Warts are tiny, firm bumps on the skin caused by viruses from the human papillomavirus (HPV) family. Warts are contagious and commonly found in school-aged children. They rarely occur in children younger than 2 years.
Signs and Symptoms
Skin warts are dome shaped with a rough appearance and a yellow, tan, black, brown, or gray coloring. They can appear anywhere on the body, but most often they are found on the hands, including near or under the fingernails; toes; face; and around the knees.
Warts also can occur on the soles of the feet, where they are often flat and painful. Your child may say she feels like she is walking on a pebble. Doctors refer to these manifestations as plantar warts. They may have tiny black dots on them, which are actually tiny, clotted blood vessels.
Human papillomaviruses are spread by close physical contact. The virus often gets into the body through breaks in the skin. Swimming in public pools may increase your child’s risk of developing plantar warts.
When warts occur on the genitals, they are considered a sexually transmitted disease caused by a type of HPV. They are spread during genital, oral, and anal sex with a partner who is infected.
When to Call Your Pediatrician
Let your pediatrician know if your child develops a wart on her face or genitals. If warts persist or spread or if they are painful, ask your pediatrician for medical advice.
How Is the Diagnosis Made?
Most warts, including genital warts, are diagnosed by their appearance. Genital warts can be identified by performing a biopsy that is sent to the laboratory for confirmation of an HPV infection.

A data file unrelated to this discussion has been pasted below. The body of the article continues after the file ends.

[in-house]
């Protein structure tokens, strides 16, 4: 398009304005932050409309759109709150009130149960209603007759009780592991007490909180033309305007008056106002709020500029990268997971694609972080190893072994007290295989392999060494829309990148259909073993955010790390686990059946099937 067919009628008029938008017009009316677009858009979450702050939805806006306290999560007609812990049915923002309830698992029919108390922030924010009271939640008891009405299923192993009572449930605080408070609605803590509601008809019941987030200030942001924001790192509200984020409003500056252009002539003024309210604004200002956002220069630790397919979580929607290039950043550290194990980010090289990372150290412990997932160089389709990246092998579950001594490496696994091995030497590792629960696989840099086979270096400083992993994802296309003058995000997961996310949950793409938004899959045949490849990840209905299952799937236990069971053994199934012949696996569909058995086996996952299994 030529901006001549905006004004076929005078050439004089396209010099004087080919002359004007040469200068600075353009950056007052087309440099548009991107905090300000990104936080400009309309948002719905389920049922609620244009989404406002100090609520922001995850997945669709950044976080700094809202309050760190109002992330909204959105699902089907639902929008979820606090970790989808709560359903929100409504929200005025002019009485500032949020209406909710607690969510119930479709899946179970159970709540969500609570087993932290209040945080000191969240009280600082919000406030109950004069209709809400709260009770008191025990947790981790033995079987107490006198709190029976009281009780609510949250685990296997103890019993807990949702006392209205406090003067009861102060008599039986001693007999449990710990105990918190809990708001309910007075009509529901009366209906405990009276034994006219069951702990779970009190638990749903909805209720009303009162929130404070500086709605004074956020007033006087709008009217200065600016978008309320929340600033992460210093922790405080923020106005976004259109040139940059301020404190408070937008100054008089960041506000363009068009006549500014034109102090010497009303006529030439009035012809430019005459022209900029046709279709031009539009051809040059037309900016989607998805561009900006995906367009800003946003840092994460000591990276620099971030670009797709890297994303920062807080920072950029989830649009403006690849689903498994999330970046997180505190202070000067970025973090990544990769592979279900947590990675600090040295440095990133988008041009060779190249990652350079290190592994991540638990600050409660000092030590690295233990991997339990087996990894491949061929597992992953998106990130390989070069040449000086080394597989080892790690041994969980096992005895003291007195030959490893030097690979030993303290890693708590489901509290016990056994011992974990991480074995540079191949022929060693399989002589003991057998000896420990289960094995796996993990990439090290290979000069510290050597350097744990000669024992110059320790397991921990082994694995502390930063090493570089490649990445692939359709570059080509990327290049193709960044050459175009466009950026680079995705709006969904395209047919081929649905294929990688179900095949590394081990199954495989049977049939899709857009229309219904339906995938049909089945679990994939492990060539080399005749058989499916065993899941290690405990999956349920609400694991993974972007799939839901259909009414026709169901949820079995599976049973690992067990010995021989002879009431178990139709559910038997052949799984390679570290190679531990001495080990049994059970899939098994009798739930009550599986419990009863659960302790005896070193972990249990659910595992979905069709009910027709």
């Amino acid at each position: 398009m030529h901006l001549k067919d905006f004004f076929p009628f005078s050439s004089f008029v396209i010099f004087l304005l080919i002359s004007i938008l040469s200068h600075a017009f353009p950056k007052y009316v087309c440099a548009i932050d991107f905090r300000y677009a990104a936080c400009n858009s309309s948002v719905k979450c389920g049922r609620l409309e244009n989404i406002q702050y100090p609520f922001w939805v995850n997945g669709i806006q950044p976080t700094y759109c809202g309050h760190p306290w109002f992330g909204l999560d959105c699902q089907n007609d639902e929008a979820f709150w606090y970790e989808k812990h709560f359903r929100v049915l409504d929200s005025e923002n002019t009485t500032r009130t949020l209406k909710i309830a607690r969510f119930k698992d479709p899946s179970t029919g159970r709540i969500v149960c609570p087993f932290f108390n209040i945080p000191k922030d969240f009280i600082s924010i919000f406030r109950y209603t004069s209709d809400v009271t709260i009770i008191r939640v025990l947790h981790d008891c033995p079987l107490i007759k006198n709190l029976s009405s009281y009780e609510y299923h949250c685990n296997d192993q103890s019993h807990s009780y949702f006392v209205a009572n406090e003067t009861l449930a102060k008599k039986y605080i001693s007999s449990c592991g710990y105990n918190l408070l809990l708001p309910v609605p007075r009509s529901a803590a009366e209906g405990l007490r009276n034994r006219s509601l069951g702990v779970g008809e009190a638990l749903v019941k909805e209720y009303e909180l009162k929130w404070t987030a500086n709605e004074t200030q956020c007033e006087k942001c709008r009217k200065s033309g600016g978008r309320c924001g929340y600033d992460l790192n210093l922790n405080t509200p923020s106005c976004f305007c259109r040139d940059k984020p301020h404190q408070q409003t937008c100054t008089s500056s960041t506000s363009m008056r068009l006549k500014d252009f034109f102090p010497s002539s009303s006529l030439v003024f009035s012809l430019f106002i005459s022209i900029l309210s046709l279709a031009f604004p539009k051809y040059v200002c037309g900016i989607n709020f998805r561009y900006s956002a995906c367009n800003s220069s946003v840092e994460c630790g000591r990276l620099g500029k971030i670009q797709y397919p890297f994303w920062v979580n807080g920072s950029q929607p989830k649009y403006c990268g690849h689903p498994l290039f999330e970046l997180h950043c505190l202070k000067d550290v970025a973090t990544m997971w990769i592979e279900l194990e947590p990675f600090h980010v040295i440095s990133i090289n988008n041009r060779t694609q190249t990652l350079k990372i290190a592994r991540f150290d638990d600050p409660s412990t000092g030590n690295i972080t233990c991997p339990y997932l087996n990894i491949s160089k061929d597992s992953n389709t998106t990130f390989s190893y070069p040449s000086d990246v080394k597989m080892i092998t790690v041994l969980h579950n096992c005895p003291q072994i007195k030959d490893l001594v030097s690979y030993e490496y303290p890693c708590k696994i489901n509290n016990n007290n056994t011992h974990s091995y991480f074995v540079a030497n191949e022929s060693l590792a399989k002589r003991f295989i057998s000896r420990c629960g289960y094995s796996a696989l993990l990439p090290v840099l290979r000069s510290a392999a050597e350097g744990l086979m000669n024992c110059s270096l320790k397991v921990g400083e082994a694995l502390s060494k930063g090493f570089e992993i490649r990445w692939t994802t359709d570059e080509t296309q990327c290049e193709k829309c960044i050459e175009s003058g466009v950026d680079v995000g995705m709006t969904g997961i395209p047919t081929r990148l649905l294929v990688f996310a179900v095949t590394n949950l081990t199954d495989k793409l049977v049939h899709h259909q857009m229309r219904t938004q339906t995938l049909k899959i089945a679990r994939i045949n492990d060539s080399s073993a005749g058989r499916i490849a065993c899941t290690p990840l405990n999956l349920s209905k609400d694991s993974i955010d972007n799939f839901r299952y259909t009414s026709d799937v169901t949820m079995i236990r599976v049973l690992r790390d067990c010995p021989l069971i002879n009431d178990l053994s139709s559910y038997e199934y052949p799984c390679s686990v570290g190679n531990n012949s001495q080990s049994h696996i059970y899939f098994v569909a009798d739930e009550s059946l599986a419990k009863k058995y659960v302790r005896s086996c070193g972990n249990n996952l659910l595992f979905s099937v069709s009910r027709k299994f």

While warts will go away on their own without treatment, they can become painful if they are bumped, and some children are embarrassed by them. Your pediatrician may suggest applying an over-the-counter medicine containing salicylic acid to the warts. Prescription-strength chemicals are also available for removing them. Recently, duct tape has been shown to work against warts! If your child has multiple warts or they keep coming back, your doctor may recommend removing them surgically by scraping, cauterizing (cutting away the warts), or freezing them (with liquid nitrogen). There is a good success rate with the use of surgery, but it sometimes leaves scars.
If your teenaged girl has genital warts, she should have a Pap smear to be sure there are no changes in the cells of the cervix. There is a link between genital warts and cancer of the cervix. Warts in the airways are also difficult to treat and often require referral to a specialist.
What Is The Prognosis?
Many warts last for months or years and then go away on their own or in response to treatment. The earlier the treatment is given, the greater the chances are of completely getting rid of the warts.
There is no way to effectively prevent warts.